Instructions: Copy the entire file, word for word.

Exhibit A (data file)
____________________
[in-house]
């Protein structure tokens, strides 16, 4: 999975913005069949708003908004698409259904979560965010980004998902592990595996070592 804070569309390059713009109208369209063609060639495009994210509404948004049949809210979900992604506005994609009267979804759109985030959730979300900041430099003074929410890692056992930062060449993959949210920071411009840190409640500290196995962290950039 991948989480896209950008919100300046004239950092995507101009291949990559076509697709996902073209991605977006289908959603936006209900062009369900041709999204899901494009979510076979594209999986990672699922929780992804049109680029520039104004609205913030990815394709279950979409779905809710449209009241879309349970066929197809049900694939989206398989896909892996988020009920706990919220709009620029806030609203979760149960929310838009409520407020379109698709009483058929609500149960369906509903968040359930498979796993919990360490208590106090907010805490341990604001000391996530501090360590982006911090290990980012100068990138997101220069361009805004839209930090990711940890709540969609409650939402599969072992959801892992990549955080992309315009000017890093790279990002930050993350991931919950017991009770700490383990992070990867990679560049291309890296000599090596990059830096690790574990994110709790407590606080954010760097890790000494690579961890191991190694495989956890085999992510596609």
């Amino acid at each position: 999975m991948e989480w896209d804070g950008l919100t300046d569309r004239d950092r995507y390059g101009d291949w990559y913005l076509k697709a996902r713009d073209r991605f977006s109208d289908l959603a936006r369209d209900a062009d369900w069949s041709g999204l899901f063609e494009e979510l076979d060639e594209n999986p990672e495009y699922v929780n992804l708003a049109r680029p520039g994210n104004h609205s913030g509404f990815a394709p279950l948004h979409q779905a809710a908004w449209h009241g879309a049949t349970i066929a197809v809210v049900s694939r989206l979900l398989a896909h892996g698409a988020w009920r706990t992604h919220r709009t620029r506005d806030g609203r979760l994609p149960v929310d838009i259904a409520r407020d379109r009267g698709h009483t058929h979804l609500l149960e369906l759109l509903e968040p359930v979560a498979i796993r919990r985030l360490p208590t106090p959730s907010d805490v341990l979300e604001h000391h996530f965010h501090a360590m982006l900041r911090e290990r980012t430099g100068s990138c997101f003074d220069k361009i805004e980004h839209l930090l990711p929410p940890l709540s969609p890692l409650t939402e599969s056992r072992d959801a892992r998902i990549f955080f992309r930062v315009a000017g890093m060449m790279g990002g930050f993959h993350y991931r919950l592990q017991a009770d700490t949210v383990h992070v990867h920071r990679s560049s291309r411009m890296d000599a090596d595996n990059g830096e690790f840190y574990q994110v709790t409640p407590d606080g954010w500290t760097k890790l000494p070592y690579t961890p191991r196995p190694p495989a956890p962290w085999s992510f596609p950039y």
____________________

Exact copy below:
[in-house]
């Protein structure tokens, strides 16, 4: 999975913005069949708003908004698409259904979560965010980004998902592990595996070592 804070569309390059713009109208369209063609060639495009994210509404948004049949809210979900992604506005994609009267979804759109985030959730979300900041430099003074929410890692056992930062060449993959949210920071411009840190409640500290196995962290950039 991948989480896209950008919100300046004239950092995507101009291949990559076509697709996902073209991605977006289908959603936006209900062009369900041709999204899901494009979510076979594209999986990672699922929780992804049109680029520039104004609205913030990815394709279950979409779905809710449209009241879309349970066929197809049900694939989206398989896909892996988020009920706990919220709009620029806030609203979760149960929310838009409520407020379109698709009483058929609500149960369906509903968040359930498979796993919990360490208590106090907010805490341990604001000391996530501090360590982006911090290990980012100068990138997101220069361009805004839209930090990711940890709540969609409650939402599969072992959801892992990549955080992309315009000017890093790279990002930050993350991931919950017991009770700490383990992070990867990679560049291309890296000599090596990059830096690790574990994110709790407590606080954010760097890790000494690579961890191991190694495989956890085999992510596609």
């Amino acid at each position: 999975m991948e989480w896209d804070g950008l919100t300046d569309r004239d950092r995507y390059g101009d291949w990559y913005l076509k697709a996902r713009d073209r991605f977006s109208d289908l959603a936006r369209d209900a062009d369900w069949s041709g999204l899901f063609e494009e979510l076979d060639e594209n999986p990672e495009y699922v929780n992804l708003a049109r680029p520039g994210n104004h609205s913030g509404f990815a394709p279950l948004h979409q779905a809710a908004w449209h009241g879309a049949t349970i066929a197809v809210v049900s694939r989206l979900l398989a896909h892996g698409a988020w009920r706990t992604h919220r709009t620029r506005d806030g609203r979760l994609p149960v929310d838009i259904a409520r407020d379109r009267g698709h009483t058929h979804l609500l149960e369906l759109l509903e968040p359930v979560a498979i796993r919990r985030l360490p208590t106090p959730s907010d805490v341990l979300e604001h000391h996530f965010h501090a360590m982006l900041r911090e290990r980012t430099g100068s990138c997101f003074d220069k361009i805004e980004h839209l930090l990711p929410p940890l709540s969609p890692l409650t939402e599969s056992r072992d959801a892992r998902i990549f955080f992309r930062v315009a000017g890093m060449m790279g990002g930050f993959h993350y991931r919950l592990q017991a009770d700490t949210v383990h992070v990867h920071r990679s560049s291309r411009m890296d000599a090596d595996n990059g830096e690790f840190y574990q994110v709790t409640p407590d606080g954010w500290t760097k890790l000494p070592y690579t961890p191991r196995p190694p495989a956890p962290w085999s992510f596609p950039y």